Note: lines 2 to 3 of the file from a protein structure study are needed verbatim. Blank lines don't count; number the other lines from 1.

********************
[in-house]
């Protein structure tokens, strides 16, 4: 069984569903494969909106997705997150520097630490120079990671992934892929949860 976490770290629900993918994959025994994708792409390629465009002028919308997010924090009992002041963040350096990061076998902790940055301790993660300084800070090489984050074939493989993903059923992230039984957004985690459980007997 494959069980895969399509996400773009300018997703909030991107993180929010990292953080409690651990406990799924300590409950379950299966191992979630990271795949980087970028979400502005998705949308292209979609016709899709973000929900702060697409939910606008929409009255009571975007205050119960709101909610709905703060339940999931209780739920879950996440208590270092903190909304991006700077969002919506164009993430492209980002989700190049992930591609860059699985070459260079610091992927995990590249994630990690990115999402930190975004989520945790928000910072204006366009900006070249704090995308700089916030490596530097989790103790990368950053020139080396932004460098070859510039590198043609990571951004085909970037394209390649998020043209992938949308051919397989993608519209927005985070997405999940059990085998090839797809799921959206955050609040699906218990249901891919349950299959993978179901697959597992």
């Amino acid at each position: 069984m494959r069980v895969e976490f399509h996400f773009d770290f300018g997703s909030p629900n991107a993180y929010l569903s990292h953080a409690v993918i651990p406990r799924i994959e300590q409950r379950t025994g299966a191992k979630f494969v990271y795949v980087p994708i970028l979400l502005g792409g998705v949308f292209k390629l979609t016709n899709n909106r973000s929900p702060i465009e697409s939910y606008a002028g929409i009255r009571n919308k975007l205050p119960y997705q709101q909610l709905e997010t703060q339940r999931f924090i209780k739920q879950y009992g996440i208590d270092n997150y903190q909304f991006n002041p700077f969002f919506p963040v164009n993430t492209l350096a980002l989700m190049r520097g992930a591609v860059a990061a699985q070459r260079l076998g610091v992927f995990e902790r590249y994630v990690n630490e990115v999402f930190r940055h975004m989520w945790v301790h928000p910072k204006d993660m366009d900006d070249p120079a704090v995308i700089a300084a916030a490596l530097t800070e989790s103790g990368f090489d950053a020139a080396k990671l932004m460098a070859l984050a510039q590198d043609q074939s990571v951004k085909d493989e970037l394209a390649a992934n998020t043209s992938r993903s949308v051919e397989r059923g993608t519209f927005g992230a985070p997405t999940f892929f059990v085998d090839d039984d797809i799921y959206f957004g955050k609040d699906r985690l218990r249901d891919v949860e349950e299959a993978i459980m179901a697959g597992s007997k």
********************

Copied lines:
């Protein structure tokens, strides 16, 4: 069984569903494969909106997705997150520097630490120079990671992934892929949860 976490770290629900993918994959025994994708792409390629465009002028919308997010924090009992002041963040350096990061076998902790940055301790993660300084800070090489984050074939493989993903059923992230039984957004985690459980007997 494959069980895969399509996400773009300018997703909030991107993180929010990292953080409690651990406990799924300590409950379950299966191992979630990271795949980087970028979400502005998705949308292209979609016709899709973000929900702060697409939910606008929409009255009571975007205050119960709101909610709905703060339940999931209780739920879950996440208590270092903190909304991006700077969002919506164009993430492209980002989700190049992930591609860059699985070459260079610091992927995990590249994630990690990115999402930190975004989520945790928000910072204006366009900006070249704090995308700089916030490596530097989790103790990368950053020139080396932004460098070859510039590198043609990571951004085909970037394209390649998020043209992938949308051919397989993608519209927005985070997405999940059990085998090839797809799921959206955050609040699906218990249901891919349950299959993978179901697959597992």
């Amino acid at each position: 069984m494959r069980v895969e976490f399509h996400f773009d770290f300018g997703s909030p629900n991107a993180y929010l569903s990292h953080a409690v993918i651990p406990r799924i994959e300590q409950r379950t025994g299966a191992k979630f494969v990271y795949v980087p994708i970028l979400l502005g792409g998705v949308f292209k390629l979609t016709n899709n909106r973000s929900p702060i465009e697409s939910y606008a002028g929409i009255r009571n919308k975007l205050p119960y997705q709101q909610l709905e997010t703060q339940r999931f924090i209780k739920q879950y009992g996440i208590d270092n997150y903190q909304f991006n002041p700077f969002f919506p963040v164009n993430t492209l350096a980002l989700m190049r520097g992930a591609v860059a990061a699985q070459r260079l076998g610091v992927f995990e902790r590249y994630v990690n630490e990115v999402f930190r940055h975004m989520w945790v301790h928000p910072k204006d993660m366009d900006d070249p120079a704090v995308i700089a300084a916030a490596l530097t800070e989790s103790g990368f090489d950053a020139a080396k990671l932004m460098a070859l984050a510039q590198d043609q074939s990571v951004k085909d493989e970037l394209a390649a992934n998020t043209s992938r993903s949308v051919e397989r059923g993608t519209f927005g992230a985070p997405t999940f892929f059990v085998d090839d039984d797809i799921y959206f957004g955050k609040d699906r985690l218990r249901d891919v949860e349950e299959a993978i459980m179901a697959g597992s007997k």